Allowing objects to speak without supervision runs the risk of major miscommunication. A metaphor may mean one thing to the first person and find entirely different meanings among each of the rest. I have erred on the side of the literal rather than the obscure in the pictures above.
Presenting them in black and white was a considered decision. In colour there is just too much information – the photograph appears complete, in and of itself. That’s just my opinion and I’m aware that it is not shared by other photographers.
The theme is evidence of life, where the remnants of passage are visible even though the individual responsible has moved on; they leave behind their traces, some subtle, others gross.
Apart from the b&w rendering there is nothing technically unusual about the pictures. I have made minor adjustments to the RAW files by setting the highlights and shadows to min and max respectively, then adjusting black/white points to just below clipping.
Then slight crops were applied, followed by simple b&w conversion. I generally end up using the Photoshop adjustments because I get lost in Nik and Topaz. A little bit of sharpening, saved as full size JPG’s (for printing) and low-res copies for the blog.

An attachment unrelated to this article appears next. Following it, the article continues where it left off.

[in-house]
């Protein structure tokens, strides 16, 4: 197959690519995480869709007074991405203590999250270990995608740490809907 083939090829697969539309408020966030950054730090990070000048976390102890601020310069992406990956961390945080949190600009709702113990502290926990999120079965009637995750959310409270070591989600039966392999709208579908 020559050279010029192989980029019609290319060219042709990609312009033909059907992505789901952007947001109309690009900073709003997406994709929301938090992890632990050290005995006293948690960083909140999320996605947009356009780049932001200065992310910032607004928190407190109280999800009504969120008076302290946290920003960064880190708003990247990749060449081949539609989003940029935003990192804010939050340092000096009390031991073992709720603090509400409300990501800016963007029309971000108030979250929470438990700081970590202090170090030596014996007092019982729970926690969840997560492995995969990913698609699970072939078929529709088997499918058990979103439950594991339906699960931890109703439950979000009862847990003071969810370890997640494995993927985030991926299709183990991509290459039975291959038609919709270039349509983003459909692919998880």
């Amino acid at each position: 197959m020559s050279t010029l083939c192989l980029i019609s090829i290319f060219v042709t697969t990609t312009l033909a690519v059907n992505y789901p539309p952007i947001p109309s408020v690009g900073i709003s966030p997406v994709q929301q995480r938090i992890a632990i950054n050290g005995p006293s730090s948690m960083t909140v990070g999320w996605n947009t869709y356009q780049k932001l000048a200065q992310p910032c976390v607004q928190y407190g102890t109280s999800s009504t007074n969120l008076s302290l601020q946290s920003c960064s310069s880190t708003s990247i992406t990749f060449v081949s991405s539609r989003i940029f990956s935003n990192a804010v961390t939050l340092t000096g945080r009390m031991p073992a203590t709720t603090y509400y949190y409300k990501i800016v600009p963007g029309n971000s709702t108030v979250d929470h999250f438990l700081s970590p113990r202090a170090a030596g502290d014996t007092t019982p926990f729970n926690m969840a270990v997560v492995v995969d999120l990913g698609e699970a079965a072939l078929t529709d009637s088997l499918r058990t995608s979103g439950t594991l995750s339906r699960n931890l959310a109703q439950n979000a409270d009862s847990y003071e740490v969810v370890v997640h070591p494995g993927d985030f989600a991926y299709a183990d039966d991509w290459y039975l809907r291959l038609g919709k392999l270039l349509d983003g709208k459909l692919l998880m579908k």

I don’t like them. Not because they are technically or compositionally inferior (although they aren’t perfect for sure) but because a series of metaphorical pictures like this seems dreadfully contrived. It’s not something I would consider as a personal project, although including metaphor, allegory and analogy does interest me, but not as the whole reason for the picture.
I could have attempted a series which employed these mechanisms as incidental components but I know I would have spent far too much time fretting about it; I understand that these are intended to be exercises not opus magna.